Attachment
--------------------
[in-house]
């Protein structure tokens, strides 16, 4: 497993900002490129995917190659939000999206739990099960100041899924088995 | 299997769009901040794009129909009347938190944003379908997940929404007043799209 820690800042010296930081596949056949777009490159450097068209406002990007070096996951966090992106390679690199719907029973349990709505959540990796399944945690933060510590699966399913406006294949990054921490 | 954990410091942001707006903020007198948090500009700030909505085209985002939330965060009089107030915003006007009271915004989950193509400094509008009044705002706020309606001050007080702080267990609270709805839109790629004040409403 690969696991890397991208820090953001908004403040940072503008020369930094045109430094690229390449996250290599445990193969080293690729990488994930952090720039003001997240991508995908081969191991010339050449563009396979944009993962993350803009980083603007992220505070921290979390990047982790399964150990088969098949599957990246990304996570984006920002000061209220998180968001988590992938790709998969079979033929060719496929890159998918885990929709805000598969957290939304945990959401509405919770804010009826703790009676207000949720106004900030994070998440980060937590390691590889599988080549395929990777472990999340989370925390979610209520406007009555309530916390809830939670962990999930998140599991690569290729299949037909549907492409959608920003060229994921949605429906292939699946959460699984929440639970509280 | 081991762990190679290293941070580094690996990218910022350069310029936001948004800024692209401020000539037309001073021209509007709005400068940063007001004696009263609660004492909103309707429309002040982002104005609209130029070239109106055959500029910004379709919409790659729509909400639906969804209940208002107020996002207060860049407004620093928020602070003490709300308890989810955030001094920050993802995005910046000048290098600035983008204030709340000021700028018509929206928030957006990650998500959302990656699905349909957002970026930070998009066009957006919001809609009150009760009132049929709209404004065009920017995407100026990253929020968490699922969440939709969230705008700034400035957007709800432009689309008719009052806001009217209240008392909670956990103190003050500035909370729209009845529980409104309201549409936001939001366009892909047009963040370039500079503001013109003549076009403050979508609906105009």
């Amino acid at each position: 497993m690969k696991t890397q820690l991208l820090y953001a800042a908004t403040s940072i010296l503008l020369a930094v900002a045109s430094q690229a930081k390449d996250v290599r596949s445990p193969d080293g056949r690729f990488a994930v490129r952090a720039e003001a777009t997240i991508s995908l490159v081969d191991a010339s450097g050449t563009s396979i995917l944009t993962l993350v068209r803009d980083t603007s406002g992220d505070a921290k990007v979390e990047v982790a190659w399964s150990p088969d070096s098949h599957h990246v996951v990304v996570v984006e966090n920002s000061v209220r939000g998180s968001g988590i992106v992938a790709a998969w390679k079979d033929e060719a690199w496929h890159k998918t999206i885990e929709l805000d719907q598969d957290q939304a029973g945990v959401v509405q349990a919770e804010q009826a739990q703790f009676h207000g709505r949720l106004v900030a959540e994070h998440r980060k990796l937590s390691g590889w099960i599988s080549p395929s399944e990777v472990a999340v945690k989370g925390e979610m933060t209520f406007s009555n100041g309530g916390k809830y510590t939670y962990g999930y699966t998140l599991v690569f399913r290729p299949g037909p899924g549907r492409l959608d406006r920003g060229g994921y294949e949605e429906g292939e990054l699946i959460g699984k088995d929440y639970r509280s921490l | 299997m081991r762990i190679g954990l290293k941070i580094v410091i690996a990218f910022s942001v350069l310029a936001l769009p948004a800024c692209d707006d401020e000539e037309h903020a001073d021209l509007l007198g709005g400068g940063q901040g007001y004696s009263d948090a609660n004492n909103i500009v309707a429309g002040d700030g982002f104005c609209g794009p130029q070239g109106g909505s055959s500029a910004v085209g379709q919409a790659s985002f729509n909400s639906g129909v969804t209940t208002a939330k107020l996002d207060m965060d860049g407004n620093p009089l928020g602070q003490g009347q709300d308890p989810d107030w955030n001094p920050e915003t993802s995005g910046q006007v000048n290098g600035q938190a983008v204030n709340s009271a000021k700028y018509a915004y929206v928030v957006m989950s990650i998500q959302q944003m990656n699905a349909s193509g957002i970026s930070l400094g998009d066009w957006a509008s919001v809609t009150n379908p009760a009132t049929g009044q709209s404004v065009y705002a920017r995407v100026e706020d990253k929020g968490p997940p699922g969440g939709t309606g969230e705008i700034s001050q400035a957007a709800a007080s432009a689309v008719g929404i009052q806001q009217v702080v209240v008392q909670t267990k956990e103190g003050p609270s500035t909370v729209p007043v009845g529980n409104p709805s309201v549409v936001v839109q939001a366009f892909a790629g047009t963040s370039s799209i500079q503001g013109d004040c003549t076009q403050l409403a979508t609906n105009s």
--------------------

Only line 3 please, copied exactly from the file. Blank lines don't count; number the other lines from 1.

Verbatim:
């Amino acid at each position: 497993m690969k696991t890397q820690l991208l820090y953001a800042a908004t403040s940072i010296l503008l020369a930094v900002a045109s430094q690229a930081k390449d996250v290599r596949s445990p193969d080293g056949r690729f990488a994930v490129r952090a720039e003001a777009t997240i991508s995908l490159v081969d191991a010339s450097g050449t563009s396979i995917l944009t993962l993350v068209r803009d980083t603007s406002g992220d505070a921290k990007v979390e990047v982790a190659w399964s150990p088969d070096s098949h599957h990246v996951v990304v996570v984006e966090n920002s000061v209220r939000g998180s968001g988590i992106v992938a790709a998969w390679k079979d033929e060719a690199w496929h890159k998918t999206i885990e929709l805000d719907q598969d957290q939304a029973g945990v959401v509405q349990a919770e804010q009826a739990q703790f009676h207000g709505r949720l106004v900030a959540e994070h998440r980060k990796l937590s390691g590889w099960i599988s080549p395929s399944e990777v472990a999340v945690k989370g925390e979610m933060t209520f406007s009555n100041g309530g916390k809830y510590t939670y962990g999930y699966t998140l599991v690569f399913r290729p299949g037909p899924g549907r492409l959608d406006r920003g060229g994921y294949e949605e429906g292939e990054l699946i959460g699984k088995d929440y639970r509280s921490l | 299997m081991r762990i190679g954990l290293k941070i580094v410091i690996a990218f910022s942001v350069l310029a936001l769009p948004a800024c692209d707006d401020e000539e037309h903020a001073d021209l509007l007198g709005g400068g940063q901040g007001y004696s009263d948090a609660n004492n909103i500009v309707a429309g002040d700030g982002f104005c609209g794009p130029q070239g109106g909505s055959s500029a910004v085209g379709q919409a790659s985002f729509n909400s639906g129909v969804t209940t208002a939330k107020l996002d207060m965060d860049g407004n620093p009089l928020g602070q003490g009347q709300d308890p989810d107030w955030n001094p920050e915003t993802s995005g910046q006007v000048n290098g600035q938190a983008v204030n709340s009271a000021k700028y018509a915004y929206v928030v957006m989950s990650i998500q959302q944003m990656n699905a349909s193509g957002i970026s930070l400094g998009d066009w957006a509008s919001v809609t009150n379908p009760a009132t049929g009044q709209s404004v065009y705002a920017r995407v100026e706020d990253k929020g968490p997940p699922g969440g939709t309606g969230e705008i700034s001050q400035a957007a709800a007080s432009a689309v008719g929404i009052q806001q009217v702080v209240v008392q909670t267990k956990e103190g003050p609270s500035t909370v729209p007043v009845g529980n409104p709805s309201v549409v936001v839109q939001a366009f892909a790629g047009t963040s370039s799209i500079q503001g013109d004040c003549t076009q403050l409403a979508t609906n105009s």